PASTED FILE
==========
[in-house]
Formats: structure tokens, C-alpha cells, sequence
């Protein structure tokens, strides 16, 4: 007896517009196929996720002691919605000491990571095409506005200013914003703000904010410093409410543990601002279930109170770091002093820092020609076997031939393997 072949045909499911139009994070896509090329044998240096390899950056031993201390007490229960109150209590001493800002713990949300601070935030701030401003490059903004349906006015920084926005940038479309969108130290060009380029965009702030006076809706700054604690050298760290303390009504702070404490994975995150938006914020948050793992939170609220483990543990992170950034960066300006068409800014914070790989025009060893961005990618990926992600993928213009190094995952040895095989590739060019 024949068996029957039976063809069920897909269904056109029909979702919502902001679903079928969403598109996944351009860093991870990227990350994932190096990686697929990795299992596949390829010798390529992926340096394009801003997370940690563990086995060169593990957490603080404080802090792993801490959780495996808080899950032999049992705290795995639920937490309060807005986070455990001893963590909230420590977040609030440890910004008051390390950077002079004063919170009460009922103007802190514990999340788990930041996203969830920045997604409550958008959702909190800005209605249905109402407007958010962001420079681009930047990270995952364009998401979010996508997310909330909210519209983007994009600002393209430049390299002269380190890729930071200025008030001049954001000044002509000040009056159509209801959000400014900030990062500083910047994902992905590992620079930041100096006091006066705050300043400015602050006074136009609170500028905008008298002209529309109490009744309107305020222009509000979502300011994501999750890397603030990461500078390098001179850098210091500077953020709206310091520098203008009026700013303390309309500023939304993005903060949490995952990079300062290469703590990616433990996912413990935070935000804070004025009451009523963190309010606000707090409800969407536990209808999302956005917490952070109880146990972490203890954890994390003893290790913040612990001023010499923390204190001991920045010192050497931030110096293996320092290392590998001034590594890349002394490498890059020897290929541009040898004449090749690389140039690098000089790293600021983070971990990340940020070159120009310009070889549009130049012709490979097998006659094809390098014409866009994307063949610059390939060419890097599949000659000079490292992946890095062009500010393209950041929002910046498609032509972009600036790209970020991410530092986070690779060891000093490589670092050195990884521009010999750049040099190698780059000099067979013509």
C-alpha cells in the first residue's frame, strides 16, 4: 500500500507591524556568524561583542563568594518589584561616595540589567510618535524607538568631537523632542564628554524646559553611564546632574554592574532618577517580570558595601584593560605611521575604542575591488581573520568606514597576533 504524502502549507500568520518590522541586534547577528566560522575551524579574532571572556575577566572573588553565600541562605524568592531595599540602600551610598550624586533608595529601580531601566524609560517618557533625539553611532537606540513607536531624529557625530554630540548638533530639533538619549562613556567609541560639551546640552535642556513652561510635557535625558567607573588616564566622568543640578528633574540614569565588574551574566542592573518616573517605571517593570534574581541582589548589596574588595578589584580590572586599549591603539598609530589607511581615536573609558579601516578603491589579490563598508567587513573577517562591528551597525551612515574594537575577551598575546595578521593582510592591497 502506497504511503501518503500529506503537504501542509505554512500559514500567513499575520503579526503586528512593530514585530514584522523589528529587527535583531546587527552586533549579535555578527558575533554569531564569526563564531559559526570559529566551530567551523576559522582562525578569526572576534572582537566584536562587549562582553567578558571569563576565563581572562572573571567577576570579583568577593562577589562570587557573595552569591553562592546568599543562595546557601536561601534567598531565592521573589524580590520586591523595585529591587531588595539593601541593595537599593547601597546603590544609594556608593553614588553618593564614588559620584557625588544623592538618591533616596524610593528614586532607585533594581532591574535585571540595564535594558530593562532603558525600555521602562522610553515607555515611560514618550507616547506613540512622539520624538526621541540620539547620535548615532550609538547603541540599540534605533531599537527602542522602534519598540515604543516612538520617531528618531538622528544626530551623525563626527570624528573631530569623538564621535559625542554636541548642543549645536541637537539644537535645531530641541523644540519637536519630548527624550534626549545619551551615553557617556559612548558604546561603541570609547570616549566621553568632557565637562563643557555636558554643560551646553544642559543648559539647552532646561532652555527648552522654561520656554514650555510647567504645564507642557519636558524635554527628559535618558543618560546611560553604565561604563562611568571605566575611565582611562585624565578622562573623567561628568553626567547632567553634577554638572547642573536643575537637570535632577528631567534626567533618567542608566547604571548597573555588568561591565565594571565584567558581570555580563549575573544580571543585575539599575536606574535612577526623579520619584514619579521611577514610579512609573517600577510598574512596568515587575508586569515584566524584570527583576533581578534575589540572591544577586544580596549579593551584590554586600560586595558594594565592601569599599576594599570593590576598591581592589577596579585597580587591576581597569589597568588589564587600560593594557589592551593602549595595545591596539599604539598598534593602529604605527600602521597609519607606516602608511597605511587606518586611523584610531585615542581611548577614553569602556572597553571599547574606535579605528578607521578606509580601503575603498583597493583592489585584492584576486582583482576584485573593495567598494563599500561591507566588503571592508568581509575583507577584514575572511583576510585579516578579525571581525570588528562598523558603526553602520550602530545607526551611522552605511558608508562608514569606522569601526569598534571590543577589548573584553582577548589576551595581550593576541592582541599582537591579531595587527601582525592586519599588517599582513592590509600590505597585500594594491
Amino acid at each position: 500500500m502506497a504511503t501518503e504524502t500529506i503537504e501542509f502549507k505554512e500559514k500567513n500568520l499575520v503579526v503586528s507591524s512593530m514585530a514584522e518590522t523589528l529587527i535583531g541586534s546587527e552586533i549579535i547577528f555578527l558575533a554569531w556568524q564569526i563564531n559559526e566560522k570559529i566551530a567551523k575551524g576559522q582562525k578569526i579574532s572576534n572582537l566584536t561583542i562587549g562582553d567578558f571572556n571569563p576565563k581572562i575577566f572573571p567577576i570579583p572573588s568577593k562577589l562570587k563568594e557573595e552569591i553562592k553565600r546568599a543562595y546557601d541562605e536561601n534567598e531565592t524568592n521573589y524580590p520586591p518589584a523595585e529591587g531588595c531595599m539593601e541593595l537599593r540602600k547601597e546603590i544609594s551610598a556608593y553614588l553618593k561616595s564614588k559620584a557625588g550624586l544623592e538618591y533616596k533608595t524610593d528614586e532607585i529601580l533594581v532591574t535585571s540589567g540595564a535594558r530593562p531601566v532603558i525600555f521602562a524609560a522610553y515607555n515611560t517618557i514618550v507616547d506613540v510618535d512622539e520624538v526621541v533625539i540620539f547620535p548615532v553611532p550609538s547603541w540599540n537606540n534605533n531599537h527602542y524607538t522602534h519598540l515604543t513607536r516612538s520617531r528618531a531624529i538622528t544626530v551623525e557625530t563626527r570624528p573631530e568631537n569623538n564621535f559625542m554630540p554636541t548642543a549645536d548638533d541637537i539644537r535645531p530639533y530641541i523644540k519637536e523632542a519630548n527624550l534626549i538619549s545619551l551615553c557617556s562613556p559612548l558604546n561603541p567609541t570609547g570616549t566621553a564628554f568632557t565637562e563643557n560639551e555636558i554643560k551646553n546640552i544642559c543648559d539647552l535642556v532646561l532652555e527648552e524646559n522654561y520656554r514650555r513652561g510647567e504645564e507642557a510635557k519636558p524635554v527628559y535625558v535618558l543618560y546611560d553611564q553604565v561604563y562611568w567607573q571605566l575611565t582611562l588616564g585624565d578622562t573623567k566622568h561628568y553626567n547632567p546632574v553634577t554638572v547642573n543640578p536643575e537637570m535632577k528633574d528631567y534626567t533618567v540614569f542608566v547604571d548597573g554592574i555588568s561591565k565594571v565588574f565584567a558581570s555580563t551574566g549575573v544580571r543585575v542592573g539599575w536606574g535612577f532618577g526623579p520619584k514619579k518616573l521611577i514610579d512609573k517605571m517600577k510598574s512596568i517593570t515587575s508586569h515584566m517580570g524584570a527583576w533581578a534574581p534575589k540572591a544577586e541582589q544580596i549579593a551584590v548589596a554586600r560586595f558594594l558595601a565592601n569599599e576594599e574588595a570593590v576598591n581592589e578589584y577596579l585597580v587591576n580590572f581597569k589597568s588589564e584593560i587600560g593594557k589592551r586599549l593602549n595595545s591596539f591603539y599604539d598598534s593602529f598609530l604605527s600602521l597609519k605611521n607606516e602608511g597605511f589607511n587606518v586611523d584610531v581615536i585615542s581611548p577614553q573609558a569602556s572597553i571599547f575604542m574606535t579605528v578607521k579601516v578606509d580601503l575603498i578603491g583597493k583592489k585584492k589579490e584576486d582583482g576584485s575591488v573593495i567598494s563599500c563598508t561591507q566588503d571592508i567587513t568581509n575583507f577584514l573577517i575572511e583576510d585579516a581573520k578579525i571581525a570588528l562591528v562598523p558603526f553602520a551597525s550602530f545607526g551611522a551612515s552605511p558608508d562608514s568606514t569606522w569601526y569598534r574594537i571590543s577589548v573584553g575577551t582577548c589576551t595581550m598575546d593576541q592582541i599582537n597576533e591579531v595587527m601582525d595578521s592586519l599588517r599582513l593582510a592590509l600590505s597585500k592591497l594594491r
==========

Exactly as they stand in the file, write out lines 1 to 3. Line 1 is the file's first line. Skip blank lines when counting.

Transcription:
[in-house]
Formats: structure tokens, C-alpha cells, sequence
């Protein structure tokens, strides 16, 4: 007896517009196929996720002691919605000491990571095409506005200013914003703000904010410093409410543990601002279930109170770091002093820092020609076997031939393997 072949045909499911139009994070896509090329044998240096390899950056031993201390007490229960109150209590001493800002713990949300601070935030701030401003490059903004349906006015920084926005940038479309969108130290060009380029965009702030006076809706700054604690050298760290303390009504702070404490994975995150938006914020948050793992939170609220483990543990992170950034960066300006068409800014914070790989025009060893961005990618990926992600993928213009190094995952040895095989590739060019 024949068996029957039976063809069920897909269904056109029909979702919502902001679903079928969403598109996944351009860093991870990227990350994932190096990686697929990795299992596949390829010798390529992926340096394009801003997370940690563990086995060169593990957490603080404080802090792993801490959780495996808080899950032999049992705290795995639920937490309060807005986070455990001893963590909230420590977040609030440890910004008051390390950077002079004063919170009460009922103007802190514990999340788990930041996203969830920045997604409550958008959702909190800005209605249905109402407007958010962001420079681009930047990270995952364009998401979010996508997310909330909210519209983007994009600002393209430049390299002269380190890729930071200025008030001049954001000044002509000040009056159509209801959000400014900030990062500083910047994902992905590992620079930041100096006091006066705050300043400015602050006074136009609170500028905008008298002209529309109490009744309107305020222009509000979502300011994501999750890397603030990461500078390098001179850098210091500077953020709206310091520098203008009026700013303390309309500023939304993005903060949490995952990079300062290469703590990616433990996912413990935070935000804070004025009451009523963190309010606000707090409800969407536990209808999302956005917490952070109880146990972490203890954890994390003893290790913040612990001023010499923390204190001991920045010192050497931030110096293996320092290392590998001034590594890349002394490498890059020897290929541009040898004449090749690389140039690098000089790293600021983070971990990340940020070159120009310009070889549009130049012709490979097998006659094809390098014409866009994307063949610059390939060419890097599949000659000079490292992946890095062009500010393209950041929002910046498609032509972009600036790209970020991410530092986070690779060891000093490589670092050195990884521009010999750049040099190698780059000099067979013509």